Here are the slides; hopefully they’re still useful.

Please provide feedback if you saw the talk (not just the slides, some are more of a joke).

The talk covered a lot — probably too much.  Here some links to help you get the rest of the story on some of the many things we zoomed past:

  • For standards-nerds, don’t miss
  • Composer was one of the most awesome tools discussed.  You can find it at, and you can find a great repository of Composer packages at
  • We talked about Symfony.  You should visit to find out more about their great framework.  They’ve got excellent doc that will walk you through the things we raced through in the talk.
  • Also, every PHP developer should take a peek at PHPTheRightWay

downgrade PHP from 5.4 to 5.3 on ubuntu 12.10 quantal quetzal

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If you’re anything like me, you were looking forward to the release of ubuntu 12.10 (and PHP 5.4).

Perhaps you got so excited that you upgraded all your installations, only to find some of your php applications weren’t quite ready yet.  Bummer.

Luckily, you can downgrade PHP without downgrading Ubuntu.  Because PHP 5.3 is no longer in the ubuntu repositories for quantal quetzal, it’s a bit trickier.  Don’t worry, though, your friends on the ubuntu forums have made it easier.  Emil Terziev has adapted a script by Ruben Barkow to add the old php repositories, uninstall php and related tools, then reinstall the prior versions.

# Original for 5.3 by Ruben Barkow (rubo77)
# release 1 PHP5.4 to 5.3 by Emil Terziev ( foxy ) Bulgaria

# Originally Posted by Bachstelze
# OK, here's how to do the Apt magic to get PHP packages from the precise repositories:

echo "Am I root?  "
if [ "$(whoami &2>/dev/null)" != "root" ] && [ "$(id -un &2>/dev/null)" != "root" ] ; then
echo "  NO!

Error: You must be root to run this script.
sudo su
exit 1
echo "  OK";

#install aptitude before, if you don`t have it:
apt-get update
apt-get install aptitude
# or if you prefer apt-get use:
# alias aptitude='apt-get'

# finish all apt-problems:
aptitude update
aptitude -f install
#apt-get -f install

# remove all your existing PHP packages. You can list them with dpkg -l| grep php
PHPLIST=$(for i in $(dpkg -l | grep php|awk '{ print $2 }' ); do echo $i; done)
echo these pachets will be removed: $PHPLIST
# you need not to purge, if you have upgraded from precise:
aptitude remove $PHPLIST
# on a fresh install, you need purge:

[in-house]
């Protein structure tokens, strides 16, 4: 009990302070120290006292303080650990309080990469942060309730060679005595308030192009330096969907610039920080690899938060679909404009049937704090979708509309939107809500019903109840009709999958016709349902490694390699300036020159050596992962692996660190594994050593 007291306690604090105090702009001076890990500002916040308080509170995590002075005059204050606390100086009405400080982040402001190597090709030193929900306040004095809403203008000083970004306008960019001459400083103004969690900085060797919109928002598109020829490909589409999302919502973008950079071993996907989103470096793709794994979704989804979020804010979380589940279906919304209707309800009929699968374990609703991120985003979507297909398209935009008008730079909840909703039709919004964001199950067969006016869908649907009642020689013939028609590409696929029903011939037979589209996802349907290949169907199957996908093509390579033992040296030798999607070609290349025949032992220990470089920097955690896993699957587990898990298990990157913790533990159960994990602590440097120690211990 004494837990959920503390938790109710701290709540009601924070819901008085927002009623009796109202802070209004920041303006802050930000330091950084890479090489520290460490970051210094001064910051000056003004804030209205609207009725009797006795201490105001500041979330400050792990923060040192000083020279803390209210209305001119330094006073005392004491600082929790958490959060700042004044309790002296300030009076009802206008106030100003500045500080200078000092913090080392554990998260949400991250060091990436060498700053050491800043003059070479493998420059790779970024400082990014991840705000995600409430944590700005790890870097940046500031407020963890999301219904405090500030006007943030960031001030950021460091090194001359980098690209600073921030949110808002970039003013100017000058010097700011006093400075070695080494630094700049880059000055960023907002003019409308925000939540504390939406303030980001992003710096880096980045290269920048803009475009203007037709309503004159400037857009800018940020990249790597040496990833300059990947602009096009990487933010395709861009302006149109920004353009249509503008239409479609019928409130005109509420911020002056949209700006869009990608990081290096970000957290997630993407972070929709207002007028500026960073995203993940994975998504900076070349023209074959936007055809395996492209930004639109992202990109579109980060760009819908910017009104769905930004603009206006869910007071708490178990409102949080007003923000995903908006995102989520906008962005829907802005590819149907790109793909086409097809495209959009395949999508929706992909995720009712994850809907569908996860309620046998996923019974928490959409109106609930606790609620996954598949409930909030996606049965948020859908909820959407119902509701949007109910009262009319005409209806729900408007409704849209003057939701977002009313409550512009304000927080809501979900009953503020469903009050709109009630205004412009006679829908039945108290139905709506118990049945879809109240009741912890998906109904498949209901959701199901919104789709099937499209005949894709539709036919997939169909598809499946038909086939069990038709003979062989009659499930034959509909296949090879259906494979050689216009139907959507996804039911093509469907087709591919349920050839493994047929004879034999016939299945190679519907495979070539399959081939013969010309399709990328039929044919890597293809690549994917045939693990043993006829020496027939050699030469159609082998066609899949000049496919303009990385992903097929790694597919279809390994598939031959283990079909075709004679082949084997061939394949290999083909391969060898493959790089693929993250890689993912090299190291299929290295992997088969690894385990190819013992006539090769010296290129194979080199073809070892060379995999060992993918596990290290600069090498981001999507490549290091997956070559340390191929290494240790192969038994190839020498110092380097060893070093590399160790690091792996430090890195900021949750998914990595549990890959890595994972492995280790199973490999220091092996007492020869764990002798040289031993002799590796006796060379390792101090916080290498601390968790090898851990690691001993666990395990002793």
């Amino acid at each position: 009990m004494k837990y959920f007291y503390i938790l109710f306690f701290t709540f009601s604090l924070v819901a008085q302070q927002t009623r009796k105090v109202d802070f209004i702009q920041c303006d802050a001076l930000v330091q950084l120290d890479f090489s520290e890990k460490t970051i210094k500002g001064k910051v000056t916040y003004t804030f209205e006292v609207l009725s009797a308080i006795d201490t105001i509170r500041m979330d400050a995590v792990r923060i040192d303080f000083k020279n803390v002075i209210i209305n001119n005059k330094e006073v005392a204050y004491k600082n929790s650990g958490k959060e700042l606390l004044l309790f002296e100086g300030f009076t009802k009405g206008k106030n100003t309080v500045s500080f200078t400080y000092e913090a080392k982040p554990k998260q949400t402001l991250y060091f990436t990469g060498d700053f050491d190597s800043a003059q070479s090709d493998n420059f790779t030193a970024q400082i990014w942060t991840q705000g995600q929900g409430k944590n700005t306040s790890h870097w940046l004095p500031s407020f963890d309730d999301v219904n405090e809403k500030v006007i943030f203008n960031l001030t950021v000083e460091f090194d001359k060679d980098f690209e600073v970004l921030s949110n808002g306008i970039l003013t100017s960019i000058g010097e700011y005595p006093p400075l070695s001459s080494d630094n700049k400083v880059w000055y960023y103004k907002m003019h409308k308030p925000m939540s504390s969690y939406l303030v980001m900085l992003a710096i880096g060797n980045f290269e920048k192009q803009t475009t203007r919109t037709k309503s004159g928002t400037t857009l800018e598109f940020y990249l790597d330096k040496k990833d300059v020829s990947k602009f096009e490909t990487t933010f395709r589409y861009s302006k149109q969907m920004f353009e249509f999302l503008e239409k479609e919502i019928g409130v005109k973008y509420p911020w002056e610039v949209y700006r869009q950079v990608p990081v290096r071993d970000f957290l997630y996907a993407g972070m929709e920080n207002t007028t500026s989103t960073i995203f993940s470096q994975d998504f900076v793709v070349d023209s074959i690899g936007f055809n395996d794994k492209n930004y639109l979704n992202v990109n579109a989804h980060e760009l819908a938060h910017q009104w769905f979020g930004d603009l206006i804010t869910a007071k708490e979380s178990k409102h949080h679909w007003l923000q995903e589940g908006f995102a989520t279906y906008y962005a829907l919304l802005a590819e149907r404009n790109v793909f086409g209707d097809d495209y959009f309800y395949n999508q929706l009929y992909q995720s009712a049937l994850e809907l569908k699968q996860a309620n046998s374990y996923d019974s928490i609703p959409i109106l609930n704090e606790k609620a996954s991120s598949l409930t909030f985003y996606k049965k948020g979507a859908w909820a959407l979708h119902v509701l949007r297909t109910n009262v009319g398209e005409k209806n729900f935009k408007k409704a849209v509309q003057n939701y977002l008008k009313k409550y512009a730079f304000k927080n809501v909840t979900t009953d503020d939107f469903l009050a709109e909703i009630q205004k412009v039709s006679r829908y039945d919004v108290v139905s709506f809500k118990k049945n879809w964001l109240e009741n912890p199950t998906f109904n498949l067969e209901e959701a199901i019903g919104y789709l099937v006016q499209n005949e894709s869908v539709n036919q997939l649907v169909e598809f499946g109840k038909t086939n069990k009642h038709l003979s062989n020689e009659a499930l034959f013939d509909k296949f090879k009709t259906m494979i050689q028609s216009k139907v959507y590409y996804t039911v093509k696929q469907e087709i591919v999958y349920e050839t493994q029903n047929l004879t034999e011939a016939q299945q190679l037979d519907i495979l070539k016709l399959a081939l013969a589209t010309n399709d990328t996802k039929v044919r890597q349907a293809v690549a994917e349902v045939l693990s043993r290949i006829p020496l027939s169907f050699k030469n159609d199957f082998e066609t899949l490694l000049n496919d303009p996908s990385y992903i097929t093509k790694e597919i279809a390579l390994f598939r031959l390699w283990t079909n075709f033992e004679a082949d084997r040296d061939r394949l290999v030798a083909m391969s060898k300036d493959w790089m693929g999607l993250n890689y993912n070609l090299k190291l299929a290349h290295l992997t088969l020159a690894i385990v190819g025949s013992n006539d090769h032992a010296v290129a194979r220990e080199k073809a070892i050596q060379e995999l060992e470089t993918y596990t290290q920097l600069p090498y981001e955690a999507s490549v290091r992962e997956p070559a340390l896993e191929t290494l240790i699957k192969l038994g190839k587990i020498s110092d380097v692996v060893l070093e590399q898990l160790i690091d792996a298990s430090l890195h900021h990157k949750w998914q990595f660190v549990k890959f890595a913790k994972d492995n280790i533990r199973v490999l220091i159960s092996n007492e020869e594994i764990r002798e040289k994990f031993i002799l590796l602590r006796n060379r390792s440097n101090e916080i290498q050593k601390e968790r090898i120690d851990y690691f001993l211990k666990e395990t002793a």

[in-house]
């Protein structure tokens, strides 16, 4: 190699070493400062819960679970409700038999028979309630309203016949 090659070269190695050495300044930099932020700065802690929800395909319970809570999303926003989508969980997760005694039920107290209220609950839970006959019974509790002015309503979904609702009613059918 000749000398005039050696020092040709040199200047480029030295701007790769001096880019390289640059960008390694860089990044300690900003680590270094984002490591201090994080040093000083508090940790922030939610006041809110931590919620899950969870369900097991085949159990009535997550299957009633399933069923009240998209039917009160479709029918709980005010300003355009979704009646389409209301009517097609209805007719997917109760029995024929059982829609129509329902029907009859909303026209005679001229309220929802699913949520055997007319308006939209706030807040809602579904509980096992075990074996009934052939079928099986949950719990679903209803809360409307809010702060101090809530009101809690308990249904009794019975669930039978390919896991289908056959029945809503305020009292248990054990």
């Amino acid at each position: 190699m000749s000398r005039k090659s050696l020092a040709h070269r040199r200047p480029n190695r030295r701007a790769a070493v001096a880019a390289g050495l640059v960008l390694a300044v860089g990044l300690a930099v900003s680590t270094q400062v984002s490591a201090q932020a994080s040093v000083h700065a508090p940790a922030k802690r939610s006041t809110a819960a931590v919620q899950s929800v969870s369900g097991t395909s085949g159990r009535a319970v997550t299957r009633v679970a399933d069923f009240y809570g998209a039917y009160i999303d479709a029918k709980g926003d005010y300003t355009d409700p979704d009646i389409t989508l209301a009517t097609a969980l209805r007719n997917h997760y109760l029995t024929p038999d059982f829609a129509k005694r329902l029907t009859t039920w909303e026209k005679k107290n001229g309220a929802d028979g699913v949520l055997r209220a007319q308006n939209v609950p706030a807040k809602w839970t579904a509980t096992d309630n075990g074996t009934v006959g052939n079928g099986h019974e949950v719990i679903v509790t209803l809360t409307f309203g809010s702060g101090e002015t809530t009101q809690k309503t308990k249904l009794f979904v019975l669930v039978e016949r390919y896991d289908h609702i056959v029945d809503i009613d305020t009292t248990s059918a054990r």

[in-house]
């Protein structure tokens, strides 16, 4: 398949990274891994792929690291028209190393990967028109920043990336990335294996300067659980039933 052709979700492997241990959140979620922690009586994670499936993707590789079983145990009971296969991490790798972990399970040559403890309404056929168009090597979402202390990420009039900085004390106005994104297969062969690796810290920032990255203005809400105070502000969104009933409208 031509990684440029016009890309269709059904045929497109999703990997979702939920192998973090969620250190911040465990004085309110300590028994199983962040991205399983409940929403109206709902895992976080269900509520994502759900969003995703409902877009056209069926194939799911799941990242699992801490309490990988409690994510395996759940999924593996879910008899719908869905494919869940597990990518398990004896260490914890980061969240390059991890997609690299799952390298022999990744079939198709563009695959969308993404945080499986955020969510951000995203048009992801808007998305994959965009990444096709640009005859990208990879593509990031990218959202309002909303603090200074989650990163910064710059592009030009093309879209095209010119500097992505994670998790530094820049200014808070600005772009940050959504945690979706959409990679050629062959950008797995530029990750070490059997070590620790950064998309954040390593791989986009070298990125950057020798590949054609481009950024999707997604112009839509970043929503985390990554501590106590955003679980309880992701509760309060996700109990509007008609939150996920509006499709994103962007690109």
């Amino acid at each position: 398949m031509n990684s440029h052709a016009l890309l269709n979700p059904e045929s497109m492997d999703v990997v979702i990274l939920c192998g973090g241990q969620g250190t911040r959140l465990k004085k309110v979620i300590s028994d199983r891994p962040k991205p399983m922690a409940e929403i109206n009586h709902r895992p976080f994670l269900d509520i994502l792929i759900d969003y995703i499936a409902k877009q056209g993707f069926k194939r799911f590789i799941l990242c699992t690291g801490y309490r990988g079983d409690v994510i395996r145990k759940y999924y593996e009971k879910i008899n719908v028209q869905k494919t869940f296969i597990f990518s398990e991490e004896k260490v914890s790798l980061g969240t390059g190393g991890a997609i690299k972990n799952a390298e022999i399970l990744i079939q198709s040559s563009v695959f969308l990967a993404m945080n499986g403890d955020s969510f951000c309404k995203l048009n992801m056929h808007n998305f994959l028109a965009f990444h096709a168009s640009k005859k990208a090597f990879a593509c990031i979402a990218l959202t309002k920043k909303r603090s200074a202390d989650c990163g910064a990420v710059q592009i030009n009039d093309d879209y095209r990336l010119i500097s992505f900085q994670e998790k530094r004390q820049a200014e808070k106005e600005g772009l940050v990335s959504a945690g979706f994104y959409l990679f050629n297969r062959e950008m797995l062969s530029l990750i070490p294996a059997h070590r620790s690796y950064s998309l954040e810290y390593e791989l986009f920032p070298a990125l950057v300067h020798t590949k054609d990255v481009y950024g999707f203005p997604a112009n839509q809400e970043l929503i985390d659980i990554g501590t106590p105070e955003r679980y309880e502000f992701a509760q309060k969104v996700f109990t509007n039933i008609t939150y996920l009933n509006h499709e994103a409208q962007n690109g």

# aptitude remove --purge $PHPLIST

#Create a file each in /etc/apt/preferences.d like this (call it for example /etc/apt/preferences.d/php5_2);
#Package: php5
#Pin: release a=precise
#Pin-Priority: 991
#The big problem is that wildcards don't work, so you will need one such stanza for each PHP package you want to pull from precise:

echo ''>/etc/apt/preferences.d/php5_3
for i in $PHPLIST ; do echo "Package: $i
Pin: release a=precise
Pin-Priority: 991
">>/etc/apt/preferences.d/php5_3; done

echo "# needed sources vor php5.3:
deb precise main restricted
deb-src precise main restricted

deb precise-updates main restricted
deb-src precise-updates main restricted

deb precise universe
deb-src precise universe
deb precise-updates universe
deb-src precise-updates universe

deb precise multiverse
deb-src precise multiverse
deb precise-updates multiverse
deb-src precise-updates multiverse
deb-src natty-backports main restricted universe multiverse

deb precise-security main restricted
deb-src precise-security main restricted
deb precise-security universe
deb-src precise-security universe
deb precise-security multiverse
deb-src precise-security multiverse

deb-src natty partner

deb precise main
deb-src precise main

deb precise-backports main restricted universe multiverse
deb-src precise-backports main restricted universe multiverse

deb precise partner
deb-src precise partner

" >> /etc/apt/sources.list.d/precise.list

aptitude update

apache2ctl restart

echo install new from precise:
aptitude -t precise install $PHPLIST

# at the end retry the modul libapache2-mod-php5 in case it didn't work the first time:
aptitude -t precise install libapache2-mod-php5

apache2ctl restart

Save the above code as or download the original file from this thread:

To run the script, open a terminal where you saved it, and run the following

chmod +x;
sudo ./

Keep in mind that this will uninstall your new version of PHP and restart the apache webserver. Enjoy your freshly old version of PHP, and upgrade your code so you can run PHP 5.4 as soon as possible!

better, simpler searching and scripting with bash globstar

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Do you use bash 4.0 or newer?  (You probably do.  Type ‘bash –version’ in your terminal to find out).

If so, you could be living a better life.

Globstar is a feature not typically enabled, but present in bash 4+, and it allows you to do more easily select files in bash, using a double star **.

For example, if you want to every .text file, in all subdirectories, you no longer even need to use the find command.

ls **/*.text

The ** here will traverse any number of directories, not just the current directory.  Here’s another very useful, easy to remember example.  Ever want to find a line of text somewhere in a huge pile of files, but you know some part of the file name?  You can do a recursive grep to easily find it, without some abstruse find command.

grep -r needle **/*haystack*

To begin using globstar, you need to enable it.  It should be the default, if you ask me, but enabling is simple.  From the terminal, type:

shopt -s globstar

You’ll probably want to add that line to your ~/.bashrc file, too, so it’s enabled every time you open a terminal or login.

Happy Globbing!